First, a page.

Guiding Art

Report
Guiding Art
Deborah Neill
The student will be able to…
• Explain how art experiences promote physical,
social, emotional, and cognitive growth.
• Describe techniques for guiding art
experiences
• List the stages of art skill development
• Compile a list of art supplies needed for a
well-stocked classroom
• Plan a variety of art activities suitable for
young children.
Art is Important
Art promotes physical, social, emotional,
and cognitive growth in children.
Techniques for guiding Art Experiences
Care Giver Dos for Art
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Care giver must be creative in approach
to art.
It is ok to help children during art
sessions. Only help in tasks children
need help in.
Care givers foster independence and
encourage them to use the supplies.
Let children decide when their work is
finished.
Model art appreciation by offering
feedback to the children about heir
work.
In preschool children’s artwork, color
does not play an important part. There
is no relationship between the colors
chosen and objects in the artwork.
Comments to use for Children’s
Art
• “You’re using a purple
crayon.”
• “Your work has interesting
lines.”
• “What a nice yellow star
you’re making.”
• “You must really like green.”
• “That type of brush stroke
feels smooth, doesn’t it?”
Stages of Art Skill Development
Scribbles
• The first stage in art skills
most often occurs between
15 months and 3 years of
age.
• Make children in this stage
aware of their movements
as they move the crayon
across the paper.
Children’s motor control and hand-eye
coordination are not well developed yet.
Basic Forms
1.
The second stage in art skill
development of children is basic
forms. This happens somewhere
between the ages of three and
four years old.
2.
At this stage children learn basic
forms such as rectangles and
circles.
3.
Children also begin to develop
and enjoy their ability to create
forms.
4.
They begin to see the connection
between their movements and
the marks they make. Children
now connect those motions to
their artwork. They may even
begin to name their drawings at
this stage.
First Drawings
1. The third stage of art
development occurs
during the fourth and fifth
years.
2. Children produce their
first real drawings.
3. They begin to combine
shapes to represent
forms, and combine
shapes to represent
objects or people.
4. Color is unrealistic.
Art Supplies and Tools
Tempera Paint
• Tempera paint is used in
many child care centers.
• It has a slight odor and
tastes chalky.
• Tempera can be purchased
in both liquid and powered
form.
Tempera Paint and Brushes
Art Supplies
• Easels need to be
sturdy, adjustable and
be provided as a place
to paint.
Art Supplies
Crayons, Chalk, and Felt-Tip
Markers
Paper and Painting surfaces
Art Supplies
Paste: Making paste on your own
can be a source of budget savings
Glue
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1 cup cold water
1 cup flour
2 1/2 cups boiling water
1 teaspoon powdered alum
¾ teaspoon oil of wintergreen
(Optional)
Mix the cold water with the flour, stirring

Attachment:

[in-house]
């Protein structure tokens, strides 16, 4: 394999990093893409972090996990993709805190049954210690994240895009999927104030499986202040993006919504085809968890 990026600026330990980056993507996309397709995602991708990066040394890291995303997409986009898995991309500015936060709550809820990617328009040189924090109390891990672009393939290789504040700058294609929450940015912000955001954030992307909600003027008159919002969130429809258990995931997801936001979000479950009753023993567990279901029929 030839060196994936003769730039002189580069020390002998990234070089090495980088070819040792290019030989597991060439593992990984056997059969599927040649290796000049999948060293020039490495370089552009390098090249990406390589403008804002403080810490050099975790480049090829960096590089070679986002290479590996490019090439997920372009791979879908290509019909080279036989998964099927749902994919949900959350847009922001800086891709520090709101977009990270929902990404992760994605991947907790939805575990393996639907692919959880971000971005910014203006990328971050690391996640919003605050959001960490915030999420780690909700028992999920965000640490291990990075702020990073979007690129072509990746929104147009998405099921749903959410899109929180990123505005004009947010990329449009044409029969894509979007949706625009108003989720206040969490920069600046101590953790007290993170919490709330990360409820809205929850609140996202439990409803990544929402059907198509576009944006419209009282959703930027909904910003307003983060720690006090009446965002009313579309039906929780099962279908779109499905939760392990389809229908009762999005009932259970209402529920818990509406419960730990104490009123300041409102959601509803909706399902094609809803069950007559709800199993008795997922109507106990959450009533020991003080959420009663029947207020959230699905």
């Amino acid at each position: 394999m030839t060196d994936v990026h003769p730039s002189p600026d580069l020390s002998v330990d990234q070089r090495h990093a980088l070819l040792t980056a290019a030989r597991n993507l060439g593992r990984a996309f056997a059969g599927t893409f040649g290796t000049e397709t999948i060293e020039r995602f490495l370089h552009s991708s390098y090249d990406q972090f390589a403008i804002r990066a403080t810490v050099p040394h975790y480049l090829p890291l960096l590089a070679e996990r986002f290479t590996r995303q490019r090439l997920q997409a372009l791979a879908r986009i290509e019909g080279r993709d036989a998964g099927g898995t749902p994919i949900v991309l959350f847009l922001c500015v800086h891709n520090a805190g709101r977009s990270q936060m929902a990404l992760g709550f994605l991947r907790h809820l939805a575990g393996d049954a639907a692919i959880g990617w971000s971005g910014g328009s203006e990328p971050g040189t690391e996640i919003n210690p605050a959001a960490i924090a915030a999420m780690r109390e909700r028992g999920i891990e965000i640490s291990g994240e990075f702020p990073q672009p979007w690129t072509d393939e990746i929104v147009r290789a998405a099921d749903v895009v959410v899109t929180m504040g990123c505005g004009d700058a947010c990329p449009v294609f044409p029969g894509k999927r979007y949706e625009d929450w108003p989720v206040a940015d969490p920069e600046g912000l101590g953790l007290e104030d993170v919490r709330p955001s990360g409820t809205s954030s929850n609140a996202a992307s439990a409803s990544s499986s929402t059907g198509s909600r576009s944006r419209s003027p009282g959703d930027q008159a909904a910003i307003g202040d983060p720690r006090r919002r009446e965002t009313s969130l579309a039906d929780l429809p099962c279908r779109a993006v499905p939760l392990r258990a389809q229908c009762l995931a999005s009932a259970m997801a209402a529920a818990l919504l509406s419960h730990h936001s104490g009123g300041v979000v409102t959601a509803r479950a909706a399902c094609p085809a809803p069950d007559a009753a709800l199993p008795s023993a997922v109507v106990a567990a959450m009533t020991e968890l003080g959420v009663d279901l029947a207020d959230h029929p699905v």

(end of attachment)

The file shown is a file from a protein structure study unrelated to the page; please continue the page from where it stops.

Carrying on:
until smooth. Continue stirring while
adding boiling water. Cook mixture on
low heat in a double boiler until
smooth. At this time, the mixture
should look slightly bluish-gray and
shiny. Remove from heat and add oil of
wintergreen for an interesting smell.
Store in a cool place.
Art Supplies
Cleanup Tools
• Keep cleanup tools in the
art area so they are
available when spills occur.
• Keep supplies within
children’s reach.
• Cut mop handles down so
they are child sized.
Space and Storage
• Well-planned space is
needed to encourage
children to use art areas.
• Containers are needed to
store paint, paste, scissors,
and collage materials.
• Paste containers may be
small enough for one child
or large enough for a group
to use.
Painting Activities
•Easel Painting should be daily activity
in all early childhood programs.
Permit only one child to use each
easel. Encourage children to wear
smocks. Teach young children how to
use the paintbrush.
•Finger Painting is a sensory
experience. It promotes expression
and release of feelings. Finger
painting requires more supervision
than most other painting activities.
•String Painting needs prior
preparation work. Cut pieces of heavy
yarn or string. Place a tray of colored
tempera paint and paper on the table.
Show children how to slide yarn
through the paint and then across the
paper.
•Mono Painting starts with a regular
finger painting. Another paper is
placed across the painted paper and
patted together, then pulled apart.
Molding
•Play dough and clay are materials
that can be molded and formed.
•Children’s play with molding
materials reflects their level of
development.
•Clay when wet appears grayish in
color. Most clay will stain clothing.
Clay can be used on a vinyl table cloth
or tile to save on cleanup time.
•Play dough is soft and pliable, and it
has a softer texture than clay. It offers
little resistance to pressure and
responds easily when touched. You
can add a variety of materials to
change the feel of play dough. Some
of the materials you might add are
rice, cornmeal, pebbles, sand, and
coffee grounds.
Art
Cutting: children need time, supplies
and space each day for cutting.
Collage means a selection of materials
mounted on a flat surface. Collages are two
dimensional arrangements of many
materials.
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Suggestion of Objects for
Collages
Aluminum foil
Baking cups
Greeting cards
Lace
Shoelaces
Small tiles
Tree bark
Resources
• Working with Young Children; Judy Herr The
Goodheart-Willcox Company, Inc. 2004
• www.google.com images: www.nacac.gov.au ,
www.answers.com, www.mala.bc.ca,
www.amazon.com ,
www.naticboardproducts.co.nz ,
www.toytoyse.co.uk , www.concordtools.com
www.craftkitsandsupplies.com , www.blaenavwent.gov.uk , www.zionlutheranecec.org ,
www.sutree.com

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